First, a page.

Seventy days have passed since the June 7 parliamentary elections and Turkey is still looking for its next government. On Thursday, Prime Minister Ahmet Davutoğlu and Republican People's Party (CHP) Chairman Kemal Kılıçdaroğlu publicly announced that their parties had failed to reach an agreement and would no longer pursue a coalition government. Although both sides maintained a positive attitude during the negotiations it was simply impossible to reconcile the Justice and Development Party's (AK Party's) proposal, a limited-term reform government, with the CHP's demand of a long-term restoration government.
Although Davutoğlu has yet to knock on the Nationalist Movement Party's door before the country heads for early elections, everybody is already busy looking for a scapegoat as journalists want to point fingers. The AK Party and CHP are obviously tempted to blame the failure on the opposite camp. With early elections around the corner, however, the favorite target will be President Recep Tayyip Erdoğan, who will face criticism from politicians and interest groups seeking to turn the president and Davutoğlu against each other. In light of the above, what the country desperately needs is reasonable political analysis as opposed to meaningless speculation.
In recent months, pundits repeatedly argued that Turkey could make significant progress with regard to alleviating polarization, fighting terrorism and implementing constitutional reform if the AK Party and CHP, representatives of rival political traditions, could agree to work together for the next couple of years. Although big business and intellectuals embraced the idea quite easily, the proposal received a lukewarm response from the two parties' supporters, which was the primary reason why the talks led absolutely nowhere.
There were two additional reasons, which deserve attention. One is short-term considerations and the second is ideological differences.
The first reason related to the fact that Turkey's post-election normalization had not reached a certain level at which both parties would benefit from working together. Instead, Kılıçdaroğlu, speaking to reporters on Thursday, opted to criticize the AK Party for "not wanting to share power after 13 years of single-party governments." One could easily turn the argument around though, as throughout the coalition talks the CHP was unable to leave the Kemalist regime's secularist legacy behind and ignore the accusations it had made against the AK Party since 2002. The fact that the CHP leadership pushed for a "restoration government" alone attested to the main opposition party's efforts to reverse the AK Party government's policies, which brings us to the second reason why the talks proved inconclusive.Had the AK Party leadership agreed to form a restoration government, it would have effectively accepted that the past decade's reform agenda had been not only unsuccessful but also misguided. The CHP's demands were clearly tailored to challenge the AK Party's "New Turkey" agenda, which refers to the country's quest to find a new place for itself in the international arena. The most concrete manifestations of this mindset arguably were the "zero problems with neighbors" initiative in Turkey's bold foreign policy since the Arab Spring, but both approaches received strong criticism from the CHP. Pushing for restoration during the negotiations, the CHP leadership attempted to change the way the AK Party thought about foreign policy. The close ties between regional developments and domestic politics, furthermore, placed the coalition government beyond reach. Commenting on the ill-fated coalition talks last week, the president pointed out that the coalition government could not have survived if its principles did not correspond to the prime minister's values. "He wouldn't commit [political] suicide," Erdoğan said. Considering that Erdoğan and Davutoğlu have jointly crafted the AK Party's foreign policy platform, it is safe to assume that the partnership would not have lasted a long time.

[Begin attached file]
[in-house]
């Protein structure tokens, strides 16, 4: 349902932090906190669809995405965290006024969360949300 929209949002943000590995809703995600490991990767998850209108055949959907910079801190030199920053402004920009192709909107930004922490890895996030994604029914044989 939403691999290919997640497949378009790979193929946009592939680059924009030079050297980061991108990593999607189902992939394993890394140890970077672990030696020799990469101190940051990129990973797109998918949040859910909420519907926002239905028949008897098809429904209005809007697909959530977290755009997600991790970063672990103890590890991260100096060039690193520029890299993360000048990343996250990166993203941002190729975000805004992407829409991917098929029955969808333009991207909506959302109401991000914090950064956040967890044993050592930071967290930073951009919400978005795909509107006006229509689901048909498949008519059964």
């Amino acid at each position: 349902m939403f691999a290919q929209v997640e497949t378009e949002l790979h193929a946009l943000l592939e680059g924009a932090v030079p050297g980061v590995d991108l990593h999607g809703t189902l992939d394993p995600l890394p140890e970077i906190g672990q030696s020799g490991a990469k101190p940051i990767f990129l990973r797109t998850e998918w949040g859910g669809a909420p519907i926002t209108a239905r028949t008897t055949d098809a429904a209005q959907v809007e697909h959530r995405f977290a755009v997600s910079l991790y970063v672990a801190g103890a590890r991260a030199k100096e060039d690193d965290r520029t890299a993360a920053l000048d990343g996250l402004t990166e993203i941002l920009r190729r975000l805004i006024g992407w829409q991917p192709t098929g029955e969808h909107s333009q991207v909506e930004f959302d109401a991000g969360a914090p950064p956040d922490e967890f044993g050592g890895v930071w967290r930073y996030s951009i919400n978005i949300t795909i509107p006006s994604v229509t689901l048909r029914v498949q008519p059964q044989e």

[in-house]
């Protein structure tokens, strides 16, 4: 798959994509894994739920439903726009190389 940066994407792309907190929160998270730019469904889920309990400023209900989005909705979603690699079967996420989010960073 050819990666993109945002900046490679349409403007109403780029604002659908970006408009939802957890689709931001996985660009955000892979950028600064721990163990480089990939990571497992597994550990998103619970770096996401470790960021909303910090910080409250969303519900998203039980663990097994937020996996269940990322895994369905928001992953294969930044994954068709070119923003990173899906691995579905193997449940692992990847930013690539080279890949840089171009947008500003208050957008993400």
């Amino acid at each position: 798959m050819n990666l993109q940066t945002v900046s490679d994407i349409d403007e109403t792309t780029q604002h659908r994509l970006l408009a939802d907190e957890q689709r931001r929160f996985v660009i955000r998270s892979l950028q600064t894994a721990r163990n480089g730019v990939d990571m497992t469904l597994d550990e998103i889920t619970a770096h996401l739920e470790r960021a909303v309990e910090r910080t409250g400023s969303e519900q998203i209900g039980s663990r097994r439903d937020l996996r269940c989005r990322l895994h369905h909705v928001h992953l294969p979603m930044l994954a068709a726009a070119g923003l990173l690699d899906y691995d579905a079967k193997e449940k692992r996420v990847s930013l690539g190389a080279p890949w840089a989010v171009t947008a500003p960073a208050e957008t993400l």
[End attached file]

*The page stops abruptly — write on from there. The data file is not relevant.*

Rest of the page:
As they say: It's no use crying over spilled milk.
About the author
Burhanettin Duran is General Coordinator of SETA Foundation and a professor at Social Sciences University of Ankara. He is also a member of Turkish Presidency Security and Foreign Policies Council.